Beyond Innocence by Emma Holly - Project A-Team

June 15, 2015
G.G.A.G. Alert - Gigantic Girth and Growing.

Yes little petunias, erotica or erotic or romantica or whatever, was not invented with 50 Shades of Grey. It's been around for eons - can anyone say Sappho. Yes, from John Wilmot to Alexander Pope to D.H. Lawrence, it's had a long and colorful existence. So when 50 Shades came along, I have to say I was a bit surprised that book seemed to be some kind of "new" thing. Romance novels have always had many sensuality levels and many authors who are exceedingly talented in writing "hot." Anya Bast, Rhyannon Byrd, Lora Leigh, Diane Whiteside, Maya Banks, Ally Blue, Lorelei Brown, Opal Carew, Sylvia Day, Lauren Dane, Shayla Black, Shiloh Walker, on and on and on. Among that group is an author by the name of Emma Holly. Ms. Holly has been writing for quite a while; it appears her first book was written in 1998. She also has written mostly contemporary and even has a book with the interesting name of Velvet Glove. In 2001 and 2002, she published two historical novels: Beyond Innocence and Beyond Seduction. I read both of them, and in 2001 I gave Beyond Innocence an A. Now we will explore that book again and see just what time has brought us.

First of all I will say this: there isn't any of what I would call kinky stuff in this, no back-door deliveries, no triple plays, although there is a tie me up scene (boy are they getting tiresome). Then I have to remember this was published 15 years ago before everyone was seeking out bedposts.  Just because there isn't any kink-key stuff don't form the idea that there isn't anything hot in this book because there are lots and lots of really scorching delights to behold in Beyond Innocence. Thank goodness there is also a plot line and some mighty fine narrative, because my eyes did start to glaze over after pages and pages of dippity-doo.

Here's the plot. Freddie, the younger brother of our manly-man hero Edward, Earl of Greystowe, has been caught in a scandalous situation - with a footman. Now, being a man of his time Edward thinks it is all part of attending Eton and participating in some of their traditions. His mind does not want to accept that Freddie might be gay. Edward loves his brother and decides the only way to hide the scandal is for Freddie to marry and marry right away. But, Edward needs a truly innocent girl/woman in order to do that - someone who is not only physically innocent but doesn't know too much about any sexual thing. Enter Florence.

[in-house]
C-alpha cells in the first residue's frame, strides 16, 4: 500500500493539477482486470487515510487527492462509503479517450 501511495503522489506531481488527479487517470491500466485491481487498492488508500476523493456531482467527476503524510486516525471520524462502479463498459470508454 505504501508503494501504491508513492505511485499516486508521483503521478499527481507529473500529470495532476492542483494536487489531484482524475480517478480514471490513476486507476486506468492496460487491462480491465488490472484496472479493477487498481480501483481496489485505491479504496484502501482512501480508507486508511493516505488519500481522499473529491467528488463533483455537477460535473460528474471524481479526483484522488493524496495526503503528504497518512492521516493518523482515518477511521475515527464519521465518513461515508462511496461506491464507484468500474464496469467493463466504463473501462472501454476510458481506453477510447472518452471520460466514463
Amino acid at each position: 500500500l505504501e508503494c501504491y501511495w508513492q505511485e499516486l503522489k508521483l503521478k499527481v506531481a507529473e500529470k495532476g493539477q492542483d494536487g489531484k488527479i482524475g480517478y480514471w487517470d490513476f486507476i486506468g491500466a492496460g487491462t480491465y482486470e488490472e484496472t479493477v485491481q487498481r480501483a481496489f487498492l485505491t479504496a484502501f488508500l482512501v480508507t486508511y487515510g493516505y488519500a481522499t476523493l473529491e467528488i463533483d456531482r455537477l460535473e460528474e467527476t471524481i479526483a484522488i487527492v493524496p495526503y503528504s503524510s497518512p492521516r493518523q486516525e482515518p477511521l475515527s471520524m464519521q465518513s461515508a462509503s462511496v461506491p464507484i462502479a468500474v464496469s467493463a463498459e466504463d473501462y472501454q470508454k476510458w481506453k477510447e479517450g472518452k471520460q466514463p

Florence is really an innocent, almost too much of one. Any double entendres just go right over her head. I would have to say, she had a circle for a mouth - a perfect o, which in this book could come in handy. Florence is quickly taken in by Edward and his Aunt Hypatia as the perfect wife for Freddie. Thrown into this mix is also Edwards’s scary, conniving mistress, who he uses for a while after he meets Florence. You see, he just cannot fight the overwhelming Timothy Toad activity which flares up alllll the time after he encounters Florence. Eventually, he breaks it off with his mistress because he just doesn't feel good about their relationship - she does not take the break-up very well and viciously spreads more rumors about Freddie. So, hoping to have the rumors die down Freddie, Edward, Hypatia, and Florence vamoose to the countryside.

The dynamics in this story were pretty interesting - we have three people - Edward, Freddie, and Hypatia - who are all using Florence for their own reasons. Florence and Freddie develop a wonderful relationship, a close bond, but because Freddie is what he is the physical side to their relationship is null. Florence doesn't understand this and it makes her pretty insecure with her powers of attractiveness. On the other hand, Edward can't control his over-the-top obsession with Florence, so he comes off being rather abrupt and cold toward her, which she doesn't understand either. Hypatia is constantly guiding her toward Freddie, but all the time Hypatia knows what a lie a marriage between Freddie and Florence would be. So, when Florence's blinders are finally ripped off it is heart-rending and very dramatic scene, it's painful to watch. In this one scene, the author paints Florence's pain so vividly, we the readers can feel it.

Where the story fell apart for me was when Florence fled, seeking help from Edward's discarded mistress and her insane aunt. Edward's inability to separate Florence from the dastardly duo was flimsy at best.

The times have changed moment. I would imagine when I first read this book I found the exposure to the overabundance of sex daring. However, with the passing of time this type of thing has become common place and a little boring - so, as I said before, my eyes did glaze over and my brain shut down and I did skip a few pages. There was also a raised eyebrow or two because of Edward's gigantic Mr. Toad. It was so big that Florence could barely wrap her small hands around it. Yikes! It was mentioned numerous times that Florence had really small hands, which was disturbing. And, that leads me to a question - which would you rather have: a freakishly large Mr. Toad or itsy-bitsy hands? When I look at my hands, and they are relatively small and I make a circle and I don't touch my fingers - ouch. You are going to put something that large where? My oh my. Correct me if I'm wrong, but I don't think that part of the body dilates that much unless there is a baby's head coming out. Regardless of some odd physical visions by this reader, Beyond Innocence is still a good read even if I can't give as high a mark as I originally gave it alllll those years ago.
Time/Place: Victorian England Sensuality: Scorching Hot

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